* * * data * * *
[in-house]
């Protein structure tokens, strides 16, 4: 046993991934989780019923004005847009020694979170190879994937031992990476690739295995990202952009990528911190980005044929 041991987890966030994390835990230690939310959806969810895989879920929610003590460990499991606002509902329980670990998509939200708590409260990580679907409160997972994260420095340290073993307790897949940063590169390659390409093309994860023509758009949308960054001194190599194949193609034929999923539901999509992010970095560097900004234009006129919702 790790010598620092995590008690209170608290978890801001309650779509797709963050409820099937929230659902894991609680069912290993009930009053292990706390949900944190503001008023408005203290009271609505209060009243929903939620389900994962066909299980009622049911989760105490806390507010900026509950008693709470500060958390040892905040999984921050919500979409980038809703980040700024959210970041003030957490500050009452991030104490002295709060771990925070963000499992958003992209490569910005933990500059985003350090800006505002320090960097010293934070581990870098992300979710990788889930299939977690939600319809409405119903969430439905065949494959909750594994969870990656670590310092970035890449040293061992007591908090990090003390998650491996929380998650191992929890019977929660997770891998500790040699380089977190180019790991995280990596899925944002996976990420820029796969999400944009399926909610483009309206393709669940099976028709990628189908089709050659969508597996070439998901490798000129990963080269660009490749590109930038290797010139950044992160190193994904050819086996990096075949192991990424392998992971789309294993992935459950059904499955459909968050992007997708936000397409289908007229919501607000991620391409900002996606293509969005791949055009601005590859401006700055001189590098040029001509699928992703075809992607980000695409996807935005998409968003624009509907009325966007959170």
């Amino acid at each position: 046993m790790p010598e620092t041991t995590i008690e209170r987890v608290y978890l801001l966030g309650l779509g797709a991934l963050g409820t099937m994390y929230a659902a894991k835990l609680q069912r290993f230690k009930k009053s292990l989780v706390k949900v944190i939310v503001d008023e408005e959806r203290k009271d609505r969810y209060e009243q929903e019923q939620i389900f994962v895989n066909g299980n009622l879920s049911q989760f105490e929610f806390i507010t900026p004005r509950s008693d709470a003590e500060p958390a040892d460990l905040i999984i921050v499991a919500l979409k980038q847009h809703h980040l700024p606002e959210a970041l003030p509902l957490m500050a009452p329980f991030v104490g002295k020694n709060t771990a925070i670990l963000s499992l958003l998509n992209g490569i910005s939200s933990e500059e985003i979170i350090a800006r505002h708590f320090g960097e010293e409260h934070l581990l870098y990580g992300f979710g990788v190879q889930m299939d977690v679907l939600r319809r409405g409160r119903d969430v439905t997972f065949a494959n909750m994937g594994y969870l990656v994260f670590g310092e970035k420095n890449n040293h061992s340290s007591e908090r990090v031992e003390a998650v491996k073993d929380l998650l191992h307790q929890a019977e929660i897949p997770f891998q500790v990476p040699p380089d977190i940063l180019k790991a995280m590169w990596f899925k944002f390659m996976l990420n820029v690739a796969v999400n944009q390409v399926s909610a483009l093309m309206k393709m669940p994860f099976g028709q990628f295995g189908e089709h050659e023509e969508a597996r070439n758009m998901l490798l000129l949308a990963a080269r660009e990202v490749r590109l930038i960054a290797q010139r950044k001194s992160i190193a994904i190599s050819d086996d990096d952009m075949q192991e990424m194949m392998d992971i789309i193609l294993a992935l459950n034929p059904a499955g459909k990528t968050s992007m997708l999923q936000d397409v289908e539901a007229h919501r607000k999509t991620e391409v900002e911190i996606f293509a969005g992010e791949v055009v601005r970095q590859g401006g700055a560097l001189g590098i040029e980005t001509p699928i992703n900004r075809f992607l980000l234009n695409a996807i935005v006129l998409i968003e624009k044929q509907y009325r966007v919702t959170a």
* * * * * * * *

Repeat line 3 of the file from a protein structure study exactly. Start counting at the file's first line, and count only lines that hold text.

């Amino acid at each position: 046993m790790p010598e620092t041991t995590i008690e209170r987890v608290y978890l801001l966030g309650l779509g797709a991934l963050g409820t099937m994390y929230a659902a894991k835990l609680q069912r290993f230690k009930k009053s292990l989780v706390k949900v944190i939310v503001d008023e408005e959806r203290k009271d609505r969810y209060e009243q929903e019923q939620i389900f994962v895989n066909g299980n009622l879920s049911q989760f105490e929610f806390i507010t900026p004005r509950s008693d709470a003590e500060p958390a040892d460990l905040i999984i921050v499991a919500l979409k980038q847009h809703h980040l700024p606002e959210a970041l003030p509902l957490m500050a009452p329980f991030v104490g002295k020694n709060t771990a925070i670990l963000s499992l958003l998509n992209g490569i910005s939200s933990e500059e985003i979170i350090a800006r505002h708590f320090g960097e010293e409260h934070l581990l870098y990580g992300f979710g990788v190879q889930m299939d977690v679907l939600r319809r409405g409160r119903d969430v439905t997972f065949a494959n909750m994937g594994y969870l990656v994260f670590g310092e970035k420095n890449n040293h061992s340290s007591e908090r990090v031992e003390a998650v491996k073993d929380l998650l191992h307790q929890a019977e929660i897949p997770f891998q500790v990476p040699p380089d977190i940063l180019k790991a995280m590169w990596f899925k944002f390659m996976l990420n820029v690739a796969v999400n944009q390409v399926s909610a483009l093309m309206k393709m669940p994860f099976g028709q990628f295995g189908e089709h050659e023509e969508a597996r070439n758009m998901l490798l000129l949308a990963a080269r660009e990202v490749r590109l930038i960054a290797q010139r950044k001194s992160i190193a994904i190599s050819d086996d990096d952009m075949q192991e990424m194949m392998d992971i789309i193609l294993a992935l459950n034929p059904a499955g459909k990528t968050s992007m997708l999923q936000d397409v289908e539901a007229h919501r607000k999509t991620e391409v900002e911190i996606f293509a969005g992010e791949v055009v601005r970095q590859g401006g700055a560097l001189g590098i040029e980005t001509p699928i992703n900004r075809f992607l980000l234009n695409a996807i935005v006129l998409i968003e624009k044929q509907y009325r966007v919702t959170a």